Since I began reporting and writing about thepayments industry in late 2007, I’ve come across what seems like aninfinite number of products and services that either fall flat ontheir face shortly after launch, slowly gain traction over a numberof months or skyrocket to immediate success. Tabbedout, which is amobile-payment application intended for the hospitality sector,falls somewhere between the latter two outcomes I described.
The idea behind Tabbedout is simple. You link a credit or debitcard to the app, which you then can use to pay your bill at aparticipating bar or restaurant. When you open a tab on the app,you receive a unique code to give the server or bartender so theycan track your order through the corresponding software on themerchant’s point-of-sale system. At the end of night when it’s timeto leave, you simply press a button to pay your tab. That’s it. Nowaiting around a busy bar and fending off others to get thebartender’s attention to pay your bill. But what sounds good onpaper does not always work in real-world situations.
A couple of weeks ago, three Mercator analysts, our friends and medecided to test Tabbedout in Cambridge, Mass. at Charlie’s Kitchen,which is a stone’s throw away from Harvard University. Our missionwas to test Tabbedout’s limits. We learned at the end of the nightthat the merchant might have a large part in how successful anymobile-payment application can become in the long-term.
Trouble immediately greeted us when we arrived on a Friday nightafter work. When I told the server I intended to pay my portion ofthe bill with Tabbedout, she was unfamiliar with the app. Only onestaff member really understood how it worked. And that’s somethingTabbedout recognizes as a problem.
“We know staff turnover at these places is high,” Arturo Coto,Tabbedout’s vice president of marketing, told me in aninterview.
Tabbedout created an online learning management system that bar andrestaurant staffers can access through Facebook. The company alsois engaged with the establishment throughout the entireimplementation process through phone calls and site visits.
Coto also noted one challenge Tabbedout faces is in its ownmarket-by-market penetration strategy. For example, Tabbedout usersin cities such as Portland, Seattle and Austin, Texas have littleto no problems using the app because many merchants in the areaaccept it as a payment option and are familiar with it.WhenTabbedout has multiple bars and restaurants in one city acceptingthe app as payment, “the consumer experience is much better,” Cotosaid.
In the Boston area, only Charlie’s Kitchen and Red Lantern, asushi restaurant, accept Tabbedout. Coto anticipates in the nextyear that more merchants in Boston and the city’s immediatesurrounding areas such as Cambridge will accept Tabbedout. “Thatwill help lower the problems you faced,” he said.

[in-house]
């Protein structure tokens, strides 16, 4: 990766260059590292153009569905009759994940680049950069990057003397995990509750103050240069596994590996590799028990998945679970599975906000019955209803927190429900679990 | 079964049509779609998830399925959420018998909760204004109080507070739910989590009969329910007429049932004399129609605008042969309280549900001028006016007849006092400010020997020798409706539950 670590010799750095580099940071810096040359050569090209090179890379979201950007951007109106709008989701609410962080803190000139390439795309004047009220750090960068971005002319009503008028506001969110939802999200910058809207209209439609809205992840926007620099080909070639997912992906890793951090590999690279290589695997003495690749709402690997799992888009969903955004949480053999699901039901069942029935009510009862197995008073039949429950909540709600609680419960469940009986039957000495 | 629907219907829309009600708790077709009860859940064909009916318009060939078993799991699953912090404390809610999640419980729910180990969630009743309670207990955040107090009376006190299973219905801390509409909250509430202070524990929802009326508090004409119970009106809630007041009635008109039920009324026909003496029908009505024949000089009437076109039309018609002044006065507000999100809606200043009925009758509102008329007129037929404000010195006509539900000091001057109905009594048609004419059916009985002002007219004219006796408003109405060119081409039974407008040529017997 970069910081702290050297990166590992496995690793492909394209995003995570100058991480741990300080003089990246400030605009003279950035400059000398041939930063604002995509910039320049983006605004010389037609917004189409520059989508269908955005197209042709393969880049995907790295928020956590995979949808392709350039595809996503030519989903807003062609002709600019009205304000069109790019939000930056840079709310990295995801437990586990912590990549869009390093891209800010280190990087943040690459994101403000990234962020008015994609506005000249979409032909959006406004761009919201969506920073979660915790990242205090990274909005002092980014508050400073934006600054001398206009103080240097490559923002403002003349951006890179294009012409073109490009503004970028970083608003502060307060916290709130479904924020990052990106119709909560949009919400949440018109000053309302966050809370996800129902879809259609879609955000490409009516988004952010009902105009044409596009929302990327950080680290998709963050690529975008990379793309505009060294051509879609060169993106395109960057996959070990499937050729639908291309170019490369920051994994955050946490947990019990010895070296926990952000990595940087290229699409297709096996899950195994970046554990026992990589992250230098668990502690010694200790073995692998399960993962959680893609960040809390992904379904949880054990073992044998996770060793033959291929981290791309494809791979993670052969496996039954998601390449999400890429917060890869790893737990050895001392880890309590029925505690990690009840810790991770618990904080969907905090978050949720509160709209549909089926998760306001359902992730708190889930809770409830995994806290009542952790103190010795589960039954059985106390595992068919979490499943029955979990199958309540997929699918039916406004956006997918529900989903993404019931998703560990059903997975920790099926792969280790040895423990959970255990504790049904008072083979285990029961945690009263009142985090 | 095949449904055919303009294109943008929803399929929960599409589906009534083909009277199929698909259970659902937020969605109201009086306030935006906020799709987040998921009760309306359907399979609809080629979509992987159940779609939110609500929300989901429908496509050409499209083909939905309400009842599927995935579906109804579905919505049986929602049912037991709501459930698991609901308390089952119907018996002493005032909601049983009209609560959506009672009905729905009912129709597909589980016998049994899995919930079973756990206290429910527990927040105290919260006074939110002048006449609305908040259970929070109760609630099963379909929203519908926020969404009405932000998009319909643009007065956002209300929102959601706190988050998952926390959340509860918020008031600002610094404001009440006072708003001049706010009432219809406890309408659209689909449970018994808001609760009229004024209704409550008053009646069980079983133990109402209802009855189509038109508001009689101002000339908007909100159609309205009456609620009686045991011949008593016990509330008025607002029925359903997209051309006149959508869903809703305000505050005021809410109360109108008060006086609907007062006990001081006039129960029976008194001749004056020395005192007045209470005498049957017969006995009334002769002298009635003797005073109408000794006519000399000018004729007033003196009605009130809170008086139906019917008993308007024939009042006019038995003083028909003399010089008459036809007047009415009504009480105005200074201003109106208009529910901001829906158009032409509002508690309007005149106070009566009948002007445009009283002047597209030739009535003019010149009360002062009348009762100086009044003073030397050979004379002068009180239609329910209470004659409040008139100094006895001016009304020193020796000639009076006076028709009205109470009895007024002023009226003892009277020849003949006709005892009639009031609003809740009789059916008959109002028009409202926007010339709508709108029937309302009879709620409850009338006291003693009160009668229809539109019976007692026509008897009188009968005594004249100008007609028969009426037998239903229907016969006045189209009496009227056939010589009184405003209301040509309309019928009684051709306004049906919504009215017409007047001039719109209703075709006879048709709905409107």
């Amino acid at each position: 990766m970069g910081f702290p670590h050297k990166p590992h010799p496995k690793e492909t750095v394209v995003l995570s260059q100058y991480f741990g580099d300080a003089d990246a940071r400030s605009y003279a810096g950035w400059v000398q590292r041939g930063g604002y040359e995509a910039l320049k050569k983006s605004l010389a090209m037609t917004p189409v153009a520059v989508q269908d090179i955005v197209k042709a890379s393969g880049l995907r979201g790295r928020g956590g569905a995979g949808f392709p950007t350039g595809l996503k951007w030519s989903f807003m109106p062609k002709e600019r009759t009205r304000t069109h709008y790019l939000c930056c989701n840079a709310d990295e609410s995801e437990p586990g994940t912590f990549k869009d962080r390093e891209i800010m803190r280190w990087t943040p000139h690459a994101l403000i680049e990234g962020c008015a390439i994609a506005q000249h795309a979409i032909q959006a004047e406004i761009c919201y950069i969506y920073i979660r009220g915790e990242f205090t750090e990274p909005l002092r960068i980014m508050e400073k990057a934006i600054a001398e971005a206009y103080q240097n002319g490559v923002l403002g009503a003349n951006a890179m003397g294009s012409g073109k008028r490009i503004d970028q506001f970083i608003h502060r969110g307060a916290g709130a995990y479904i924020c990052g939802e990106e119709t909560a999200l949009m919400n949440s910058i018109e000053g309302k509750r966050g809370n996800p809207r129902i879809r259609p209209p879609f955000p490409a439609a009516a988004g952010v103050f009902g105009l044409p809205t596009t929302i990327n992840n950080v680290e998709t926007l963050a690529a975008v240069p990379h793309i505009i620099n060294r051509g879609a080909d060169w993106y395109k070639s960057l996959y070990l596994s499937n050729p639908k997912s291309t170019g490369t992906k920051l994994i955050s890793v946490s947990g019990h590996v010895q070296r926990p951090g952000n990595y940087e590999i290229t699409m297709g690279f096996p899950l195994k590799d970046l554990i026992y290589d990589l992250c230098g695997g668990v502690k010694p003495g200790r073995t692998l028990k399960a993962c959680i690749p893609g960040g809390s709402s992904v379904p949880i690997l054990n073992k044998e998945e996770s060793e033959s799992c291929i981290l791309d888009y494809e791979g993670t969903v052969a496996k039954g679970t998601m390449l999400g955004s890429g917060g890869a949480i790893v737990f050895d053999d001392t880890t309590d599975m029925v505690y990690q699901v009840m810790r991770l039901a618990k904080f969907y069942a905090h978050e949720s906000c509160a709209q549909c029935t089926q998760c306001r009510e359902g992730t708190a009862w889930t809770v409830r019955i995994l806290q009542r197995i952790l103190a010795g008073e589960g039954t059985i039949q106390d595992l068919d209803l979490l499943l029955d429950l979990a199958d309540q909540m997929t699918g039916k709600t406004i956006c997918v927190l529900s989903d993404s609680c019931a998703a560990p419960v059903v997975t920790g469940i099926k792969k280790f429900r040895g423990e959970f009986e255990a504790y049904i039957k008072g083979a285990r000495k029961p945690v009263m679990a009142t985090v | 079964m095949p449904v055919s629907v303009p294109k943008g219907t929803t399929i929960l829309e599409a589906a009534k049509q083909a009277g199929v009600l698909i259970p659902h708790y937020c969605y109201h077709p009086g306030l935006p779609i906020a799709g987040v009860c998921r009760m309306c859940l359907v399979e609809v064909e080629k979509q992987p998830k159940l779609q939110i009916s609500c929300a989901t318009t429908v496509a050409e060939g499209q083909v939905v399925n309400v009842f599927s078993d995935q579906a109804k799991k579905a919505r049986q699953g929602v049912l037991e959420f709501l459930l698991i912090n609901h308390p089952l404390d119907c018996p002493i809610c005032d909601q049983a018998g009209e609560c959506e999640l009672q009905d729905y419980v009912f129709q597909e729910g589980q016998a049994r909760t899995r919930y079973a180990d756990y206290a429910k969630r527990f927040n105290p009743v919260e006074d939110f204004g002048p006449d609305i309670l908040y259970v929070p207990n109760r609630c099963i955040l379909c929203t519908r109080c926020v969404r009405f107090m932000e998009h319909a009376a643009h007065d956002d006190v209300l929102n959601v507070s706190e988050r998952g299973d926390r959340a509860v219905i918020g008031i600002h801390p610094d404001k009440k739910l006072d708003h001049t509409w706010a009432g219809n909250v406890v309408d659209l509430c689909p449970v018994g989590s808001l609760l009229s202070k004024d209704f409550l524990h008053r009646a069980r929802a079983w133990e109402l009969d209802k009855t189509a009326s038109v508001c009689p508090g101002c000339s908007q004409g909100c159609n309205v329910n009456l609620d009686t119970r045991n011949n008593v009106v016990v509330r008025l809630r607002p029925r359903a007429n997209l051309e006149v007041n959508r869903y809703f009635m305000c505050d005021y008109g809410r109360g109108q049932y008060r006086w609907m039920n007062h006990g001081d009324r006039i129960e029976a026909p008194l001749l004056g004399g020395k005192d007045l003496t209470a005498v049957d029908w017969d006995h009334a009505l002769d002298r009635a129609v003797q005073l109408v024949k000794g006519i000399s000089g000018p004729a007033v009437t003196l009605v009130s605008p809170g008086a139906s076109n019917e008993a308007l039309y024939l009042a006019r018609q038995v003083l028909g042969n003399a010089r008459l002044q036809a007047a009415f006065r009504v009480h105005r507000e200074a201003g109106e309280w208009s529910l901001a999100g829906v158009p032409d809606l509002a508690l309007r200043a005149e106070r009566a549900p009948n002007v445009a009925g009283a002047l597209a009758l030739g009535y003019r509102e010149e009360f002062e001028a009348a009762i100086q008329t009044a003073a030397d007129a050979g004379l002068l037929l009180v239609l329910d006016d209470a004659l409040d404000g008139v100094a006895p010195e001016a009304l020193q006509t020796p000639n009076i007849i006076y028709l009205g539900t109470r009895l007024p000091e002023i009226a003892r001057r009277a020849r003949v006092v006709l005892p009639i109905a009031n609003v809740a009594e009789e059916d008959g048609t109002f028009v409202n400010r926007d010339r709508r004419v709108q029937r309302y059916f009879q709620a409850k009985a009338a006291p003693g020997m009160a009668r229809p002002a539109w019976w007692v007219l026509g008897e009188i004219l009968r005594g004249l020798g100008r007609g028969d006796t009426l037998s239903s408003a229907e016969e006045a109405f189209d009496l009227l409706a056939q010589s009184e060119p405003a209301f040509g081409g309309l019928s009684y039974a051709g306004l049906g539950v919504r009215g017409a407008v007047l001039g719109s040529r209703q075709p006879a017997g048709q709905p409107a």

Back to the experiment, which got a bit more rocky as the nightwent on.
Once my server returned after asking someone behind the bar aboutTabbedout, she told me we could try it out and see what happened atthe end of the night. I proceeded to give her the unique code soshe could keep track of my order. But no items were ever enteredinto the system.
We learned this when David Kaminsky, an analyst for the EmergingTechnologies practice, tried to join my tab, which the app enablesyou to do. He could not, which meant my items, and really theeveryone’s in general, were not put into Tabbout’s correspondingregister software. Had the process worked as it was intended,Kaminsky at the end of the night could have paid his portion of thebill from my tab from his phone.
At some point during the night, I noticed my tab timed out on theapp because no items were added. Tabbedout does this as a securitymeasure, Coto said.
One of my friends brought up a very good question, what happens tothe person who decided to leave home with just his wallet andidentification because he knew he would be at Charlie’s all night?How does he pay then? “The hardcore users will talk to the managerto get everything straightened out,” Coto said. And that’s theproblem Charlie’s is facing at the moment: it obviously does notget a lot of customers using Tabbedout, which leads to an unevenexperience on both ends.
Kaminsky actually ended up going to Red Lantern and had a pleasantexperience, but there was a bit of a catch. His server was a formeragent for an independent sales organization. That is not going tohappen every day.
I promised Coto I would return to Charlie’s alone to see if I had adifferent experience. What would really help Tabbedout at thispoint is more merchants in the area, especially Cambridge andSomerville (where I live), to accept Tabbedout. Coto recognizes thearea around Harvard as an ideal market to penetrate.
What also might help Tabbedout is the introduction of a loyaltyand rewards system merchants can use as a customer acquisitionprogram. Coto said the company plans to launch this feature laterthis year.
And maybe that comes right about the time for a return visit toCharlie’s.